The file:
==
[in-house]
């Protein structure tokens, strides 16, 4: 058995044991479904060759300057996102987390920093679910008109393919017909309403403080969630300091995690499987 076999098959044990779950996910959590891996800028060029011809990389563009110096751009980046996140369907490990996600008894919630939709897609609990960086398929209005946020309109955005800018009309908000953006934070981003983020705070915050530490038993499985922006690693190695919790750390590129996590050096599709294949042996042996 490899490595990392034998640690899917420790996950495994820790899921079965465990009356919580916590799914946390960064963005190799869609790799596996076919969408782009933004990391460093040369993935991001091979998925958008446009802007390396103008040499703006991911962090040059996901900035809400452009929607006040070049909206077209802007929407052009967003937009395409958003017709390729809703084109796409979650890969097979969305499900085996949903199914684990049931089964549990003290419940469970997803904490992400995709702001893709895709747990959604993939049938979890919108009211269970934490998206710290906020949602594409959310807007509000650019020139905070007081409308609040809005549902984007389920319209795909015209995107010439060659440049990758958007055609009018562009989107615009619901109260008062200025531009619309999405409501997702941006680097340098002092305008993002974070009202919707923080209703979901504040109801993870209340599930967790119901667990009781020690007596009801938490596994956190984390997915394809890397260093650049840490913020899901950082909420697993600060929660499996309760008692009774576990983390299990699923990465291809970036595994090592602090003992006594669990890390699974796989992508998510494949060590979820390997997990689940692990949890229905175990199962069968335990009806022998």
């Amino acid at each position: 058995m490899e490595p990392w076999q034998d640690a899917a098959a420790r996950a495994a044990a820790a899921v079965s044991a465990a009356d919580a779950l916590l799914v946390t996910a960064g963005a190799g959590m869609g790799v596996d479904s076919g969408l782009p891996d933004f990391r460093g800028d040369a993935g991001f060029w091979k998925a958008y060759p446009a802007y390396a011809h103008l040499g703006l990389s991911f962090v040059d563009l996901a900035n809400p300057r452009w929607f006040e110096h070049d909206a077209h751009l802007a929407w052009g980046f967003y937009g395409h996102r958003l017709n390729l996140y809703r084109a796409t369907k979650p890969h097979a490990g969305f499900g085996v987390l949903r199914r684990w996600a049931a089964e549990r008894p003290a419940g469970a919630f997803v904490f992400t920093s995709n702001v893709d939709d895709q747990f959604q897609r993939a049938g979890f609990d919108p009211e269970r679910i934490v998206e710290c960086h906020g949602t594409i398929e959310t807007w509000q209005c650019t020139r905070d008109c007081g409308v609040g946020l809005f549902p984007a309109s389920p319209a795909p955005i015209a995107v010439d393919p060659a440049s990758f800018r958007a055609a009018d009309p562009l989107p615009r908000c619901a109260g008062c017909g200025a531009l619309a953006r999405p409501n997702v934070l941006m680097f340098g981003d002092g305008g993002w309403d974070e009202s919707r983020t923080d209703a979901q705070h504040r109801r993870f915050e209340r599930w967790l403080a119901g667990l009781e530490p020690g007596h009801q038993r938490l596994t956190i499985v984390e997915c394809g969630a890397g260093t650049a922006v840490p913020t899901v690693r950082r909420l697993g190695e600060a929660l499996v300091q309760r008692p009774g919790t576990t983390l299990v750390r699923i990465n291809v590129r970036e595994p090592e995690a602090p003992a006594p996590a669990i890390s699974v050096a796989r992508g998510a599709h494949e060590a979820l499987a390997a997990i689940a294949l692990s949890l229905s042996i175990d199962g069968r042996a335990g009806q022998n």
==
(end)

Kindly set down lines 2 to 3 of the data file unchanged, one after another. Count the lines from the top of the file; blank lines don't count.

């Protein structure tokens, strides 16, 4: 058995044991479904060759300057996102987390920093679910008109393919017909309403403080969630300091995690499987 076999098959044990779950996910959590891996800028060029011809990389563009110096751009980046996140369907490990996600008894919630939709897609609990960086398929209005946020309109955005800018009309908000953006934070981003983020705070915050530490038993499985922006690693190695919790750390590129996590050096599709294949042996042996 490899490595990392034998640690899917420790996950495994820790899921079965465990009356919580916590799914946390960064963005190799869609790799596996076919969408782009933004990391460093040369993935991001091979998925958008446009802007390396103008040499703006991911962090040059996901900035809400452009929607006040070049909206077209802007929407052009967003937009395409958003017709390729809703084109796409979650890969097979969305499900085996949903199914684990049931089964549990003290419940469970997803904490992400995709702001893709895709747990959604993939049938979890919108009211269970934490998206710290906020949602594409959310807007509000650019020139905070007081409308609040809005549902984007389920319209795909015209995107010439060659440049990758958007055609009018562009989107615009619901109260008062200025531009619309999405409501997702941006680097340098002092305008993002974070009202919707923080209703979901504040109801993870209340599930967790119901667990009781020690007596009801938490596994956190984390997915394809890397260093650049840490913020899901950082909420697993600060929660499996309760008692009774576990983390299990699923990465291809970036595994090592602090003992006594669990890390699974796989992508998510494949060590979820390997997990689940692990949890229905175990199962069968335990009806022998």
């Amino acid at each position: 058995m490899e490595p990392w076999q034998d640690a899917a098959a420790r996950a495994a044990a820790a899921v079965s044991a465990a009356d919580a779950l916590l799914v946390t996910a960064g963005a190799g959590m869609g790799v596996d479904s076919g969408l782009p891996d933004f990391r460093g800028d040369a993935g991001f060029w091979k998925a958008y060759p446009a802007y390396a011809h103008l040499g703006l990389s991911f962090v040059d563009l996901a900035n809400p300057r452009w929607f006040e110096h070049d909206a077209h751009l802007a929407w052009g980046f967003y937009g395409h996102r958003l017709n390729l996140y809703r084109a796409t369907k979650p890969h097979a490990g969305f499900g085996v987390l949903r199914r684990w996600a049931a089964e549990r008894p003290a419940g469970a919630f997803v904490f992400t920093s995709n702001v893709d939709d895709q747990f959604q897609r993939a049938g979890f609990d919108p009211e269970r679910i934490v998206e710290c960086h906020g949602t594409i398929e959310t807007w509000q209005c650019t020139r905070d008109c007081g409308v609040g946020l809005f549902p984007a309109s389920p319209a795909p955005i015209a995107v010439d393919p060659a440049s990758f800018r958007a055609a009018d009309p562009l989107p615009r908000c619901a109260g008062c017909g200025a531009l619309a953006r999405p409501n997702v934070l941006m680097f340098g981003d002092g305008g993002w309403d974070e009202s919707r983020t923080d209703a979901q705070h504040r109801r993870f915050e209340r599930w967790l403080a119901g667990l009781e530490p020690g007596h009801q038993r938490l596994t956190i499985v984390e997915c394809g969630a890397g260093t650049a922006v840490p913020t899901v690693r950082r909420l697993g190695e600060a929660l499996v300091q309760r008692p009774g919790t576990t983390l299990v750390r699923i990465n291809v590129r970036e595994p090592e995690a602090p003992a006594p996590a669990i890390s699974v050096a796989r992508g998510a599709h494949e060590a979820l499987a390997a997990i689940a294949l692990s949890l229905s042996i175990d199962g069968r042996a335990g009806q022998n």